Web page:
"I'll Be Good to You" was originally recorded by The Brothers Johnson in 1976, but was produced by Quincy.  Chaka Khan, whom we last saw in September 1989, and Ray Charles provide vocals on this new version of the track, and appear in the music video embedded below.  "I'll Be Good to You" peaked at number 18 in the US in January 1990, and number 21 in the UK in February 1990.
 

 
 
Number 150 "House of the Blue Danube" by Malcolm McLaren and The Bootzilla Orchestra
Peak: number 150
Peak date: 15 January 1990
Weeks in top 150: 1 week
 
"House of the Blue Danube" was the third single lifted from Malcolm's Waltz Darling album (number 60, August 1989), and followed "Waltz Darling" (number 65, August 1989) and "Something's Jumpin' in Your Shirt" (number 95, November 1989).  "House of the Blue Danube" peaked at number 73 in Malcolm's native UK in November 1989.
 
Malcolm scored six top 100 hits under his own name (not counting associated acts, such as World's Famous Supreme Team) in Australia, all up, with the biggest of those being "Double Dutch" (number 14, September 1983).  However, arguably the Malcolm McLaren single that had the biggest cultural impact missed the top 100, and will be coming up later in the year.
 
 
 
Bubbling WAY down under:
 
Number 157 "Musical Freedom (Free At Last)" by Paul Simpson featuring Adeva
Peak: number 151
Peak date: 29 January 1990
Weeks on chart: 2 weeks
 
"Musical Freedom (Free At Last)" was first released in Europe in 1988, and featured Adeva - whom we saw back in July 1989 - on vocals.  It did not chart, however, until getting a re-release in 1989, following the success of "Respect" in the UK.  Interrupting an otherwise-consecutive run of three solo Adeva singles peaking at number 17, "Musical Freedom" peaked at number 22 in the UK in April 1989, and number 43 in the Netherlands in May 1989.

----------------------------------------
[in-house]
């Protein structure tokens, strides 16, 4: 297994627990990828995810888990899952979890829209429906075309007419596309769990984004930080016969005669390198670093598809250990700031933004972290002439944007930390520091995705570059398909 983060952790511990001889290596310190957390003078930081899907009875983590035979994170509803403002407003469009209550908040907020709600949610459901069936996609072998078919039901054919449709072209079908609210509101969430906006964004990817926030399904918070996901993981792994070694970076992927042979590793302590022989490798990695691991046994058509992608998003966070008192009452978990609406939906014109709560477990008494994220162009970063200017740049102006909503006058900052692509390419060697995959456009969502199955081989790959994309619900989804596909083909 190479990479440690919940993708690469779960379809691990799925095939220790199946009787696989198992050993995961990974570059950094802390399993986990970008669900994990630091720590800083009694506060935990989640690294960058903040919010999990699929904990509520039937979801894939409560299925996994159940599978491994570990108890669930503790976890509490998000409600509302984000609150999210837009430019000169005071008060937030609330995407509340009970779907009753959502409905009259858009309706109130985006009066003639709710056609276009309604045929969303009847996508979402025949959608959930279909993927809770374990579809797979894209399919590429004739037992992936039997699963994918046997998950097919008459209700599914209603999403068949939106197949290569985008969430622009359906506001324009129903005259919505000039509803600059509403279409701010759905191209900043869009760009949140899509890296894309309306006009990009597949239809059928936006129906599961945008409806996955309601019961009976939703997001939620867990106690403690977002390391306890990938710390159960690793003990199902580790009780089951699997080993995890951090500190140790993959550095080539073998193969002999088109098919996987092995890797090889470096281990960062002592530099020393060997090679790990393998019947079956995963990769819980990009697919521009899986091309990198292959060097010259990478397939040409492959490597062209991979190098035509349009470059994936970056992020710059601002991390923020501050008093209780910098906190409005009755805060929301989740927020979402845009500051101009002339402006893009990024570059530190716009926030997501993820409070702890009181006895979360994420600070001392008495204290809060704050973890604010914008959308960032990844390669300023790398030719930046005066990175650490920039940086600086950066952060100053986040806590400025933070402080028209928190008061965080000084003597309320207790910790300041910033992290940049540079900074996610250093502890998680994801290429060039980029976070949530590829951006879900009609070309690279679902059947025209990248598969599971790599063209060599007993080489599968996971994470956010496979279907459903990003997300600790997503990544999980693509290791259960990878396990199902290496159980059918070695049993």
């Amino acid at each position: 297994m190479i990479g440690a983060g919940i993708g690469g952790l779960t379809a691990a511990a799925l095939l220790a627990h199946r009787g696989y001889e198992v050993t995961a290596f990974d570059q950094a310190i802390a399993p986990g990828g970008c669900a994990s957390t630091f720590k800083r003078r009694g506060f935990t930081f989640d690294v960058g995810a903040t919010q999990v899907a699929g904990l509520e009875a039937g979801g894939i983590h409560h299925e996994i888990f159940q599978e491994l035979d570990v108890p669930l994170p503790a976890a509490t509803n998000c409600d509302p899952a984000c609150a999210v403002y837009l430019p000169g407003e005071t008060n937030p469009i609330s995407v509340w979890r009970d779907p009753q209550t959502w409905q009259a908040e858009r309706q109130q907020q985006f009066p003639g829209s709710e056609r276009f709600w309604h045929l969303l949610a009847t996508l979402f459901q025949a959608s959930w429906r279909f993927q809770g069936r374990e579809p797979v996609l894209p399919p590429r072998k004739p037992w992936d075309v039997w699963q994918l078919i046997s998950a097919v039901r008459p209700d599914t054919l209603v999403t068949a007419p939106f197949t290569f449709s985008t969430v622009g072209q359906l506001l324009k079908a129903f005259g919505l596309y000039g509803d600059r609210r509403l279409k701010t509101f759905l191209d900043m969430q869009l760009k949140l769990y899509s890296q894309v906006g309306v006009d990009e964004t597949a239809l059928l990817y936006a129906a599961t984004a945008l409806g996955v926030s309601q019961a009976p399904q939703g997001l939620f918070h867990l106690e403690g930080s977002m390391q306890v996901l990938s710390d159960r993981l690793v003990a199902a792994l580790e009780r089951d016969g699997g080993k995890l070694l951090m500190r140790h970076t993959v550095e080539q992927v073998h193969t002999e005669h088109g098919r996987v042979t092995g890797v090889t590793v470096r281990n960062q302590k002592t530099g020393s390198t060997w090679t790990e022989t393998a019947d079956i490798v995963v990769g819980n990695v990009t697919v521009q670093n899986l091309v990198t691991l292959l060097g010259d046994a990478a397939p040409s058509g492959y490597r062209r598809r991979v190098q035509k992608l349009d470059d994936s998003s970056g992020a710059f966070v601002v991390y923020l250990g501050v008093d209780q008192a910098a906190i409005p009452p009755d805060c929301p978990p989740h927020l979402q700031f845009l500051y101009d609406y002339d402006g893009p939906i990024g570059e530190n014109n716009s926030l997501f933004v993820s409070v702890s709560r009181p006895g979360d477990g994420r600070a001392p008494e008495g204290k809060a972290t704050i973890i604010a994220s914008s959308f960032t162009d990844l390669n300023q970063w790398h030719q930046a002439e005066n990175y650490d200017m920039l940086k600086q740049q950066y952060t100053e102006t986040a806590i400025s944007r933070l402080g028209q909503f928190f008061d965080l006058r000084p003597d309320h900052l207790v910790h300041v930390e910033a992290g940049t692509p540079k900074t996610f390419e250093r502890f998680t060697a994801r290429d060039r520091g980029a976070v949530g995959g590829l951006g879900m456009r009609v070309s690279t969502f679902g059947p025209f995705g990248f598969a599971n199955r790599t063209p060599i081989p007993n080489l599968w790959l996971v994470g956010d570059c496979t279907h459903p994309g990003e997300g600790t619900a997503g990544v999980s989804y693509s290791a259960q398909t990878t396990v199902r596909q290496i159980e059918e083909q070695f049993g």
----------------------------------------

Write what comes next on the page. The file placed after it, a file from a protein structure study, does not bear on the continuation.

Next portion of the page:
Released in Australia in September 1989, "Musical Freedom" took four months to dent the lower end of our chart, probably spurred on by the belated simultaneous ascent of "Warning!" (number 38, February 1990) and "I Thank You" (number 30, February 1990) on the charts in early 1990.

"Musical Freedom" deals with the subject of racial equality for African Americans, with upbeat lyrics such as "throw your hands up in the air, 'cause we're almost there".  Thirty plus years later, you have to wonder about that, given the current state of things in the USA.
 
As an atheist, I'm quite pleased that one of the lyrics in this song is "don't start preaching", given how often 'God' is invoked in this type of anthemic song - especially from the African American community.  One of the verses of "Musical Freedom" begins with the lyrics, "Lord knows I feel like throwing my hands up in the air", which bears a close resemblance - lyrically and melodically - to the opening lines of The Source featuring Candi Staton's "You Got the Love" ("Sometimes I feel like throwing my hands up in the air").
 
This would be Paul Simpson's - whom we saw in November 1989 - last foray onto the Australian charts.  Adeva will join us again in a few months' time.
 

 
Next week (22 January): Next week mirrors this week's chart, with four new top 150 debuts, and one bubbling WAY down under entry.  Among them is the first of five singles to bubble down under between 1990 and 1992 for a veteran artist.  You can also follow my posts on instagram and facebook.